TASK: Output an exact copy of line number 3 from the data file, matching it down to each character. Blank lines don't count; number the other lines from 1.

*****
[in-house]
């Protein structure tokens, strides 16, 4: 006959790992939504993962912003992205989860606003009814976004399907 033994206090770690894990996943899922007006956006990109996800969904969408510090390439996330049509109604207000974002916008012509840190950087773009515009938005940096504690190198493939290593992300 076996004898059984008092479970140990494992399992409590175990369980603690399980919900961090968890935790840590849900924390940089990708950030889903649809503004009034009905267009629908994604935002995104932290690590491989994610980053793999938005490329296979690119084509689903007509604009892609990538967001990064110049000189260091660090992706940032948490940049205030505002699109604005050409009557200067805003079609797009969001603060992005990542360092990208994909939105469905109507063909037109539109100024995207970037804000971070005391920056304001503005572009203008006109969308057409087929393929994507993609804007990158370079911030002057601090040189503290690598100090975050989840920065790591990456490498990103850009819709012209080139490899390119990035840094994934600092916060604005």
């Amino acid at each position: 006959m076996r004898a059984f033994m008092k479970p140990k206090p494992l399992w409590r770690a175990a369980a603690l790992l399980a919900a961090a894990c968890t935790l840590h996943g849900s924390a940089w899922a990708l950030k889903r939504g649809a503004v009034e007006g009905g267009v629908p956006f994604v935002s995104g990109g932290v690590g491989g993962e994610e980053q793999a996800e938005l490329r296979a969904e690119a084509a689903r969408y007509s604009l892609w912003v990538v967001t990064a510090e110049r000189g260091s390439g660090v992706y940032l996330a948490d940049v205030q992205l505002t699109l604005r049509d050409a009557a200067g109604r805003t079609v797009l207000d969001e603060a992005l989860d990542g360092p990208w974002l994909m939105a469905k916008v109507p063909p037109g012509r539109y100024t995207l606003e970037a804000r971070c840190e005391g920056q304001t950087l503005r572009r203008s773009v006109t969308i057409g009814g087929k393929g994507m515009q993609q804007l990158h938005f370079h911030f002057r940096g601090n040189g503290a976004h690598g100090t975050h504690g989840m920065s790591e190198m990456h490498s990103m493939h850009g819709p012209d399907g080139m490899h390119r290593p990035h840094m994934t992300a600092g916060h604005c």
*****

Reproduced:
């Amino acid at each position: 006959m076996r004898a059984f033994m008092k479970p140990k206090p494992l399992w409590r770690a175990a369980a603690l790992l399980a919900a961090a894990c968890t935790l840590h996943g849900s924390a940089w899922a990708l950030k889903r939504g649809a503004v009034e007006g009905g267009v629908p956006f994604v935002s995104g990109g932290v690590g491989g993962e994610e980053q793999a996800e938005l490329r296979a969904e690119a084509a689903r969408y007509s604009l892609w912003v990538v967001t990064a510090e110049r000189g260091s390439g660090v992706y940032l996330a948490d940049v205030q992205l505002t699109l604005r049509d050409a009557a200067g109604r805003t079609v797009l207000d969001e603060a992005l989860d990542g360092p990208w974002l994909m939105a469905k916008v109507p063909p037109g012509r539109y100024t995207l606003e970037a804000r971070c840190e005391g920056q304001t950087l503005r572009r203008s773009v006109t969308i057409g009814g087929k393929g994507m515009q993609q804007l990158h938005f370079h911030f002057r940096g601090n040189g503290a976004h690598g100090t975050h504690g989840m920065s790591e190198m990456h490498s990103m493939h850009g819709p012209d399907g080139m490899h390119r290593p990035h840094m994934t992300a600092g916060h604005c």